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Potential legislative seafood industry task force gets support from Kodiak Island Borough Mayor, OBI Seafoods, and others

The Alaska Senate Finance Committee during 2021 legislative session. (AK Senate Majority/Flickr)
The Alaska Senate Finance Committee during 2021 legislative session. (AK Senate Majority/Flickr)

The Alaska Legislature is planning to create a seafood industry task force that will give recommendations to help sustain the state’s seafood industry. A joint legislative resolution forming the task force, SCR 10, which is sponsored by Republican Senator Gary Stevens of Kodiak, had its first hearing on March 7 in the Senate Finance Committee.

Half a dozen representatives from seafood companies, trade associations, and Alaskan communities spoke in support of creating an industry task force. The state’s seafood industry is in an unprecedented tailspin as seafood companies are selling off plants and halting seasonal operations across Alaska. Trident, Peter Pan and OBI Seafoods all cited poor market conditions as one of the reasons for the closures.

Jeremy Woodrow is the executive director of the Alaska Seafood Marketing Institute (ASMI). He blamed Russia’s seafood industry for some of the global market issues that are affecting almost all species.

“While Alaska experienced a large 2023 pink salmon harvest, of almost 200,000 metric tons, it’s important to note that Russia harvested over three times as much pink salmon last year. The sheer size of the Russian harvest and the significantly lower value of the Russian ruble has allowed Russia to sell pink salmon and salmon roe to our shared global customers at historically low prices, thus driving down the market value for all salmon species,” Woodrow explained.

Imports of Russian seafood were banned by U.S. Congress in 2022 and then more recently a loophole that still existed in the ban was closed by President Joe Biden. But Woodrow points out that the Alaska seafood industry must still compete with Russia in the global market.

Aside from that, other factors that have led to the current state of affairs include declining consumer demand along with reduced prices and processing facilities for fishermen. Staff from the United Fishermen of Alaska, executive director Tracy Welch, told legislators the state’s seafood industry suffered an estimated loss of $2 billion in 2023.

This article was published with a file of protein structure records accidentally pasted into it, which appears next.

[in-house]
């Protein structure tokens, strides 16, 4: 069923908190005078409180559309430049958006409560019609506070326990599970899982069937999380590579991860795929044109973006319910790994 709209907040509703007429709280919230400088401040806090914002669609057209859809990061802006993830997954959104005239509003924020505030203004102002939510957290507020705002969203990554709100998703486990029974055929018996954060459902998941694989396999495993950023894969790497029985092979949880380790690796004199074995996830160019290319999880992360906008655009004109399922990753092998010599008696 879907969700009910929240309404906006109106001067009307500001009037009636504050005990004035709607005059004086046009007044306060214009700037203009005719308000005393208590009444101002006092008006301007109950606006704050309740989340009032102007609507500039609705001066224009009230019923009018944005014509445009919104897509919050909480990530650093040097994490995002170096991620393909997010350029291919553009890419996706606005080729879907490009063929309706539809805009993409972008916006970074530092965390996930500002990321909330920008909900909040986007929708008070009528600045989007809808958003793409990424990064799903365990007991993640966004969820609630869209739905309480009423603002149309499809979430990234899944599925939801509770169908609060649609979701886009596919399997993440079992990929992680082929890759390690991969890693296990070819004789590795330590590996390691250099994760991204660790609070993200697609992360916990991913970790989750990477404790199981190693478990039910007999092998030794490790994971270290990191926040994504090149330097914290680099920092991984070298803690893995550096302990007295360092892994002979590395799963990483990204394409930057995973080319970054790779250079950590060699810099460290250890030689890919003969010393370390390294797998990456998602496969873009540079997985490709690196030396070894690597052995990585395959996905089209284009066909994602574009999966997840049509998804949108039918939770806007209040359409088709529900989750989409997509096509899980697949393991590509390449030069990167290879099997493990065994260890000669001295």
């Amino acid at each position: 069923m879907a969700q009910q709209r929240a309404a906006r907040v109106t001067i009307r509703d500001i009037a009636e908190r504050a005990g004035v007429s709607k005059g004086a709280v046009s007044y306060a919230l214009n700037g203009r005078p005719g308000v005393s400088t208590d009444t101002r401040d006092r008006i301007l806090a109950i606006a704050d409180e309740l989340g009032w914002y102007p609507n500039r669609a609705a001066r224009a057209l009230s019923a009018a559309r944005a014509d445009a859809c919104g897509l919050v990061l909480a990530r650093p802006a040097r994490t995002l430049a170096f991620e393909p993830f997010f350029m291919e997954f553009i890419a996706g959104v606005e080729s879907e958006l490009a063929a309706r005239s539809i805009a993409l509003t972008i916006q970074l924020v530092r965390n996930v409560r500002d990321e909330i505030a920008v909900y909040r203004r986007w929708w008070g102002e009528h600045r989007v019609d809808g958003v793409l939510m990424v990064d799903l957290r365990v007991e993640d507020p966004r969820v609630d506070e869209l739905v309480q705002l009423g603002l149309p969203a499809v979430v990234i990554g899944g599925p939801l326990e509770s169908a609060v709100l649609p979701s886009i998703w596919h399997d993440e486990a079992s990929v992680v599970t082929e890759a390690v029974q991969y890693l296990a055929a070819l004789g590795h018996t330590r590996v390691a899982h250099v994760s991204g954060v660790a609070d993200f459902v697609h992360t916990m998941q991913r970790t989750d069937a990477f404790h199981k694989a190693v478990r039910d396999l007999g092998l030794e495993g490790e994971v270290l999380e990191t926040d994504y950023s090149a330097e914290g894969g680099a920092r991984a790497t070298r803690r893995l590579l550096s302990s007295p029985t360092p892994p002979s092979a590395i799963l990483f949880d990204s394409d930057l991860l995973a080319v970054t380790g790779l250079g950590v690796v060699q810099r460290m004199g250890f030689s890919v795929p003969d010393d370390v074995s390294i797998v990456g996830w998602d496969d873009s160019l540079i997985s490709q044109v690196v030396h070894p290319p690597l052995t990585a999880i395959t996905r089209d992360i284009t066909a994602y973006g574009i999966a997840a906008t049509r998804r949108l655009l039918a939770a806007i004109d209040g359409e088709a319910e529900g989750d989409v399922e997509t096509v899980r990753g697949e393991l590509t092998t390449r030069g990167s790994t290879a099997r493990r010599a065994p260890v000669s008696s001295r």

The Mayor of Kodiak Island Borough, Scott Arndt, was emotional as he described the impact it’s having on his community.
Kodiak is ranked in the top five fishing ports in the country based on weight in pounds of seafood landed.

“We have stress in all species along with all markets for seafood prices. In my 60 years as a resident of Kodiak, I have never seen it this bad. It is scary for a lot of families,” Arndt stated.

Arndt urged legislators to add two additional members to the seven-member task force who could represent Alaska communities that are directly affected by the seafood industry.

Currently, the resolution is written to include two representatives from the United Fishermen of Alaska or the Pacific Seafood Processors Association, four members appointed by the Senate president and speaker of the House, two for each the Senate and House, along with the commissioner of the state Department of Fish & Game, or the commissioner’s designee. A similar fishing task force was created by the Legislature in 2002 and had 16 members to address salmon fishing issues at the time.

The joint legislative task force is still being discussed and the composition of the members is not yet finalized. According to one of Senator Gary Stevens’ staff, the hope is the task force will be established this legislative session and the first meeting would be held by the end of May.